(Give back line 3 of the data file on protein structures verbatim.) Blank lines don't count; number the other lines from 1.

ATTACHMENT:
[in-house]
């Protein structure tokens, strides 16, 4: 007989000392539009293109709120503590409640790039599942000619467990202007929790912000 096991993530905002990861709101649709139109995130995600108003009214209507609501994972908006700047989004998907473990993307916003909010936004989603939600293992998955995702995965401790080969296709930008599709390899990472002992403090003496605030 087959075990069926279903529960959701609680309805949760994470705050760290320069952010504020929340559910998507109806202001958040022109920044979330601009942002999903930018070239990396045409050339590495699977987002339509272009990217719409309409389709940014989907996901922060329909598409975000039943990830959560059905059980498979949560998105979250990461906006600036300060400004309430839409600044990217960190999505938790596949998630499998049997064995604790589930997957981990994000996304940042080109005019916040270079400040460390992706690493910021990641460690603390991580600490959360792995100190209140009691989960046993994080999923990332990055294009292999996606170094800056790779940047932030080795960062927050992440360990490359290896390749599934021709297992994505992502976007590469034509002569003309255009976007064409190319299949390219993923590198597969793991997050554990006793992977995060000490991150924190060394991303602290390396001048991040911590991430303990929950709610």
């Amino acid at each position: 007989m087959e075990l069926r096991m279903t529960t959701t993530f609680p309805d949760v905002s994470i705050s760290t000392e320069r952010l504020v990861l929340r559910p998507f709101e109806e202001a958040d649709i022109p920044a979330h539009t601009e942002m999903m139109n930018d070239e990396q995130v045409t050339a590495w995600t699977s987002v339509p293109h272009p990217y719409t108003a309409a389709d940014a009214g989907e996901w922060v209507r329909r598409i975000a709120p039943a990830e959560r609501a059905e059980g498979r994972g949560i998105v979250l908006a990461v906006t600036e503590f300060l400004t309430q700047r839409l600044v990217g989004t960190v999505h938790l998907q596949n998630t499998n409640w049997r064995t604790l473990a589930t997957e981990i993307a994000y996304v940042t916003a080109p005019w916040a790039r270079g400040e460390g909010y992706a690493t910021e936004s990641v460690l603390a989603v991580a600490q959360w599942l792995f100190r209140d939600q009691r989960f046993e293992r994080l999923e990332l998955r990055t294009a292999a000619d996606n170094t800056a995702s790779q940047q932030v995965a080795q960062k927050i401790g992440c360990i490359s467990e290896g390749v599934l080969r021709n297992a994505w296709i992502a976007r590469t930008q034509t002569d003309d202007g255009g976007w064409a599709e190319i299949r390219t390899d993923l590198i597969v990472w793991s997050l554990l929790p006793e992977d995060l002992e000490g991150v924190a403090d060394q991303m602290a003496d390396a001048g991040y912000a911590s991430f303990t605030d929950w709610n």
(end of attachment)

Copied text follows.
């Amino acid at each position: 007989m087959e075990l069926r096991m279903t529960t959701t993530f609680p309805d949760v905002s994470i705050s760290t000392e320069r952010l504020v990861l929340r559910p998507f709101e109806e202001a958040d649709i022109p920044a979330h539009t601009e942002m999903m139109n930018d070239e990396q995130v045409t050339a590495w995600t699977s987002v339509p293109h272009p990217y719409t108003a309409a389709d940014a009214g989907e996901w922060v209507r329909r598409i975000a709120p039943a990830e959560r609501a059905e059980g498979r994972g949560i998105v979250l908006a990461v906006t600036e503590f300060l400004t309430q700047r839409l600044v990217g989004t960190v999505h938790l998907q596949n998630t499998n409640w049997r064995t604790l473990a589930t997957e981990i993307a994000y996304v940042t916003a080109p005019w916040a790039r270079g400040e460390g909010y992706a690493t910021e936004s990641v460690l603390a989603v991580a600490q959360w599942l792995f100190r209140d939600q009691r989960f046993e293992r994080l999923e990332l998955r990055t294009a292999a000619d996606n170094t800056a995702s790779q940047q932030v995965a080795q960062k927050i401790g992440c360990i490359s467990e290896g390749v599934l080969r021709n297992a994505w296709i992502a976007r590469t930008q034509t002569d003309d202007g255009g976007w064409a599709e190319i299949r390219t390899d993923l590198i597969v990472w793991s997050l554990l929790p006793e992977d995060l002992e000490g991150v924190a403090d060394q991303m602290a003496d390396a001048g991040y912000a911590s991430f303990t605030d929950w709610n």